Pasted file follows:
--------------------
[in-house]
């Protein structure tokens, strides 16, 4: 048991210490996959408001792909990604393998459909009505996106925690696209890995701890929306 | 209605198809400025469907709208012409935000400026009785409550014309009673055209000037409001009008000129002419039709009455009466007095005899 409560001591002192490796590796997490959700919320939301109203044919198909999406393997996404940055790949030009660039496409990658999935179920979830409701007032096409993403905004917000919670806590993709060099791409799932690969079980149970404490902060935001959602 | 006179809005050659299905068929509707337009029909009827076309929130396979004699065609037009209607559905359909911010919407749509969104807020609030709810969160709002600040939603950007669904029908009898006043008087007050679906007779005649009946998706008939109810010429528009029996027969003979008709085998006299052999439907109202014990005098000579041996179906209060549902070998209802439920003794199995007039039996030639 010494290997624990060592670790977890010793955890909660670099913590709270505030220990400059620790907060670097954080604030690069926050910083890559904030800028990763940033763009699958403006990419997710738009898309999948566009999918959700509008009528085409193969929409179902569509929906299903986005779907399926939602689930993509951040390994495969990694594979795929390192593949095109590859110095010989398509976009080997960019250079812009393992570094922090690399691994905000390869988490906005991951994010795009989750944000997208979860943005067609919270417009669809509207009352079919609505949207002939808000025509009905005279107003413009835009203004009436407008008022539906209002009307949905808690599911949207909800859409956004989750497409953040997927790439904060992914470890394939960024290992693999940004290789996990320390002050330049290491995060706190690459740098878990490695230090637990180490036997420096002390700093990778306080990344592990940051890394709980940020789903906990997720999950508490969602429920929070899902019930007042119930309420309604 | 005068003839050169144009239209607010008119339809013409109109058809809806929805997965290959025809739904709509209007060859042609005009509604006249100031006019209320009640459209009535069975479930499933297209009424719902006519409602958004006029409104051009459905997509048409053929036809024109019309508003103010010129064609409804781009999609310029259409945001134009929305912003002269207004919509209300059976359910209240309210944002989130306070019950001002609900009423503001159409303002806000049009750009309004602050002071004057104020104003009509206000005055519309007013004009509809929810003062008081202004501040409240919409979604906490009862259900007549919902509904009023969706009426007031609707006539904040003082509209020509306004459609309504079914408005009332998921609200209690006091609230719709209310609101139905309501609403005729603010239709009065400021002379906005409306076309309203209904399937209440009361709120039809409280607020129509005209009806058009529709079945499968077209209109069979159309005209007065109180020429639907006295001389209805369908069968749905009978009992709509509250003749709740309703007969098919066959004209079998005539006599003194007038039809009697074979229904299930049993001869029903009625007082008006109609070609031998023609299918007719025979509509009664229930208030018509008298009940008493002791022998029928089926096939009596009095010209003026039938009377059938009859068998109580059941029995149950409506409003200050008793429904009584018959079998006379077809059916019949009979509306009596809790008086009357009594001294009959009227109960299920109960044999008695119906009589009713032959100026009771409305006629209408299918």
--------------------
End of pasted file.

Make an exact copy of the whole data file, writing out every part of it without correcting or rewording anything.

[in-house]
């Protein structure tokens, strides 16, 4: 048991210490996959408001792909990604393998459909009505996106925690696209890995701890929306 | 209605198809400025469907709208012409935000400026009785409550014309009673055209000037409001009008000129002419039709009455009466007095005899 409560001591002192490796590796997490959700919320939301109203044919198909999406393997996404940055790949030009660039496409990658999935179920979830409701007032096409993403905004917000919670806590993709060099791409799932690969079980149970404490902060935001959602 | 006179809005050659299905068929509707337009029909009827076309929130396979004699065609037009209607559905359909911010919407749509969104807020609030709810969160709002600040939603950007669904029908009898006043008087007050679906007779005649009946998706008939109810010429528009029996027969003979008709085998006299052999439907109202014990005098000579041996179906209060549902070998209802439920003794199995007039039996030639 010494290997624990060592670790977890010793955890909660670099913590709270505030220990400059620790907060670097954080604030690069926050910083890559904030800028990763940033763009699958403006990419997710738009898309999948566009999918959700509008009528085409193969929409179902569509929906299903986005779907399926939602689930993509951040390994495969990694594979795929390192593949095109590859110095010989398509976009080997960019250079812009393992570094922090690399691994905000390869988490906005991951994010795009989750944000997208979860943005067609919270417009669809509207009352079919609505949207002939808000025509009905005279107003413009835009203004009436407008008022539906209002009307949905808690599911949207909800859409956004989750497409953040997927790439904060992914470890394939960024290992693999940004290789996990320390002050330049290491995060706190690459740098878990490695230090637990180490036997420096002390700093990778306080990344592990940051890394709980940020789903906990997720999950508490969602429920929070899902019930007042119930309420309604 | 005068003839050169144009239209607010008119339809013409109109058809809806929805997965290959025809739904709509209007060859042609005009509604006249100031006019209320009640459209009535069975479930499933297209009424719902006519409602958004006029409104051009459905997509048409053929036809024109019309508003103010010129064609409804781009999609310029259409945001134009929305912003002269207004919509209300059976359910209240309210944002989130306070019950001002609900009423503001159409303002806000049009750009309004602050002071004057104020104003009509206000005055519309007013004009509809929810003062008081202004501040409240919409979604906490009862259900007549919902509904009023969706009426007031609707006539904040003082509209020509306004459609309504079914408005009332998921609200209690006091609230719709209310609101139905309501609403005729603010239709009065400021002379906005409306076309309203209904399937209440009361709120039809409280607020129509005209009806058009529709079945499968077209209109069979159309005209007065109180020429639907006295001389209805369908069968749905009978009992709509509250003749709740309703007969098919066959004209079998005539006599003194007038039809009697074979229904299930049993001869029903009625007082008006109609070609031998023609299918007719025979509509009664229930208030018509008298009940008493002791022998029928089926096939009596009095010209003026039938009377059938009859068998109580059941029995149950409506409003200050008793429904009584018959079998006379077809059916019949009979509306009596809790008086009357009594001294009959009227109960299920109960044999008695119906009589009713032959100026009771409305006629209408299918």